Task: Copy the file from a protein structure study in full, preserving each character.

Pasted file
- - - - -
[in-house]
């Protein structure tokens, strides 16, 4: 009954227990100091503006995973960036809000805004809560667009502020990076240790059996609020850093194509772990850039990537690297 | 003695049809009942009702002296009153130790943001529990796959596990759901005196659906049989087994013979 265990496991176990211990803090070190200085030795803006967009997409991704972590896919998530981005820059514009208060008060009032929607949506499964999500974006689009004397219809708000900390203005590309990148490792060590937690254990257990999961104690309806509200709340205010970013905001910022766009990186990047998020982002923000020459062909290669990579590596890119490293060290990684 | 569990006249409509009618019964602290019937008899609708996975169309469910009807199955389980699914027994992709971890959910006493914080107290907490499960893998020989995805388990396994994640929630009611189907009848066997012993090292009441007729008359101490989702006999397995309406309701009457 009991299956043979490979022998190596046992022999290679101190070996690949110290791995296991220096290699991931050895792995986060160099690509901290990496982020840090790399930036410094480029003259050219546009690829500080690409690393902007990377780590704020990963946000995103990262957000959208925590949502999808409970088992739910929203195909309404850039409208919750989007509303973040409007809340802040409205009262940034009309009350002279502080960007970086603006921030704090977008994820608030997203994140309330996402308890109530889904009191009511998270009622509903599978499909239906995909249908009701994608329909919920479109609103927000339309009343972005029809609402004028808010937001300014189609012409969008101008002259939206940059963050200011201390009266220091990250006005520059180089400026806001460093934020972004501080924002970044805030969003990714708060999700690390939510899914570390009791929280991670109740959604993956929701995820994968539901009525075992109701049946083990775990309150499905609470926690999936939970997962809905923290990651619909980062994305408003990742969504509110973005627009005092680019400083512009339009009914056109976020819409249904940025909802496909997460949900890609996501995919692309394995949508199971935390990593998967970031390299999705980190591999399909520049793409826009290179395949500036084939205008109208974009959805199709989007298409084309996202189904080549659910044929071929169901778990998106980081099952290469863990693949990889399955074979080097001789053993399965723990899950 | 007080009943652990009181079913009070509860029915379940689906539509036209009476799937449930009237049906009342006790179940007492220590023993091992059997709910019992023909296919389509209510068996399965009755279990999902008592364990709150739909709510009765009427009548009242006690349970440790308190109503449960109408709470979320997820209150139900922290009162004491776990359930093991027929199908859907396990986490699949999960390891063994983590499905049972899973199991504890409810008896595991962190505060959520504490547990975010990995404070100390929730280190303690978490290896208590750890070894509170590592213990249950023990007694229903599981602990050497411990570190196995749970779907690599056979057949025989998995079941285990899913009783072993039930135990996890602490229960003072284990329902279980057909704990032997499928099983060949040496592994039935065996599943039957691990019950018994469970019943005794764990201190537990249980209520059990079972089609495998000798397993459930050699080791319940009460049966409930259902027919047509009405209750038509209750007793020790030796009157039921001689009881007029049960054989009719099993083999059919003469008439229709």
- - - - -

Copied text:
[in-house]
């Protein structure tokens, strides 16, 4: 009954227990100091503006995973960036809000805004809560667009502020990076240790059996609020850093194509772990850039990537690297 | 003695049809009942009702002296009153130790943001529990796959596990759901005196659906049989087994013979 265990496991176990211990803090070190200085030795803006967009997409991704972590896919998530981005820059514009208060008060009032929607949506499964999500974006689009004397219809708000900390203005590309990148490792060590937690254990257990999961104690309806509200709340205010970013905001910022766009990186990047998020982002923000020459062909290669990579590596890119490293060290990684 | 569990006249409509009618019964602290019937008899609708996975169309469910009807199955389980699914027994992709971890959910006493914080107290907490499960893998020989995805388990396994994640929630009611189907009848066997012993090292009441007729008359101490989702006999397995309406309701009457 009991299956043979490979022998190596046992022999290679101190070996690949110290791995296991220096290699991931050895792995986060160099690509901290990496982020840090790399930036410094480029003259050219546009690829500080690409690393902007990377780590704020990963946000995103990262957000959208925590949502999808409970088992739910929203195909309404850039409208919750989007509303973040409007809340802040409205009262940034009309009350002279502080960007970086603006921030704090977008994820608030997203994140309330996402308890109530889904009191009511998270009622509903599978499909239906995909249908009701994608329909919920479109609103927000339309009343972005029809609402004028808010937001300014189609012409969008101008002259939206940059963050200011201390009266220091990250006005520059180089400026806001460093934020972004501080924002970044805030969003990714708060999700690390939510899914570390009791929280991670109740959604993956929701995820994968539901009525075992109701049946083990775990309150499905609470926690999936939970997962809905923290990651619909980062994305408003990742969504509110973005627009005092680019400083512009339009009914056109976020819409249904940025909802496909997460949900890609996501995919692309394995949508199971935390990593998967970031390299999705980190591999399909520049793409826009290179395949500036084939205008109208974009959805199709989007298409084309996202189904080549659910044929071929169901778990998106980081099952290469863990693949990889399955074979080097001789053993399965723990899950 | 007080009943652990009181079913009070509860029915379940689906539509036209009476799937449930009237049906009342006790179940007492220590023993091992059997709910019992023909296919389509209510068996399965009755279990999902008592364990709150739909709510009765009427009548009242006690349970440790308190109503449960109408709470979320997820209150139900922290009162004491776990359930093991027929199908859907396990986490699949999960390891063994983590499905049972899973199991504890409810008896595991962190505060959520504490547990975010990995404070100390929730280190303690978490290896208590750890070894509170590592213990249950023990007694229903599981602990050497411990570190196995749970779907690599056979057949025989998995079941285990899913009783072993039930135990996890602490229960003072284990329902279980057909704990032997499928099983060949040496592994039935065996599943039957691990019950018994469970019943005794764990201190537990249980209520059990079972089609495998000798397993459930050699080791319940009460049966409930259902027919047509009405209750038509209750007793020790030796009157039921001689009881007029049960054989009719099993083999059919003469008439229709």